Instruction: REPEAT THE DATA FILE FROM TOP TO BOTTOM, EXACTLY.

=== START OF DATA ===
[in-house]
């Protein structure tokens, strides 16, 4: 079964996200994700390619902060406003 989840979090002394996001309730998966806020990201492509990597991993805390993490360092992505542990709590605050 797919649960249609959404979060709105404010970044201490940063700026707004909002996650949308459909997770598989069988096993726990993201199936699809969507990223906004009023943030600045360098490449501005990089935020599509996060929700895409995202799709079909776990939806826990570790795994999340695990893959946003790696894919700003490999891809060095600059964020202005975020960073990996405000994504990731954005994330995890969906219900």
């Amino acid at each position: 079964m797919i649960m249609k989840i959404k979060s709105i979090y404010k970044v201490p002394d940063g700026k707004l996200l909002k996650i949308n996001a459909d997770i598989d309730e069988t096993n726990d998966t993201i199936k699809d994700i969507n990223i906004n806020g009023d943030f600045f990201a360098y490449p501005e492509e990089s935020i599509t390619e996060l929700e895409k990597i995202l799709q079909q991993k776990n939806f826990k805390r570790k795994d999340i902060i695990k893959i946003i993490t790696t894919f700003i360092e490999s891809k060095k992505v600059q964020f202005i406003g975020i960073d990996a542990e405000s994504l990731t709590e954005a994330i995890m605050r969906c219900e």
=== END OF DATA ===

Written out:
[in-house]
């Protein structure tokens, strides 16, 4: 079964996200994700390619902060406003 989840979090002394996001309730998966806020990201492509990597991993805390993490360092992505542990709590605050 797919649960249609959404979060709105404010970044201490940063700026707004909002996650949308459909997770598989069988096993726990993201199936699809969507990223906004009023943030600045360098490449501005990089935020599509996060929700895409995202799709079909776990939806826990570790795994999340695990893959946003790696894919700003490999891809060095600059964020202005975020960073990996405000994504990731954005994330995890969906219900």
């Amino acid at each position: 079964m797919i649960m249609k989840i959404k979060s709105i979090y404010k970044v201490p002394d940063g700026k707004l996200l909002k996650i949308n996001a459909d997770i598989d309730e069988t096993n726990d998966t993201i199936k699809d994700i969507n990223i906004n806020g009023d943030f600045f990201a360098y490449p501005e492509e990089s935020i599509t390619e996060l929700e895409k990597i995202l799709q079909q991993k776990n939806f826990k805390r570790k795994d999340i902060i695990k893959i946003i993490t790696t894919f700003i360092e490999s891809k060095k992505v600059q964020f202005i406003g975020i960073d990996a542990e405000s994504l990731t709590e954005a994330i995890m605050r969906c219900e």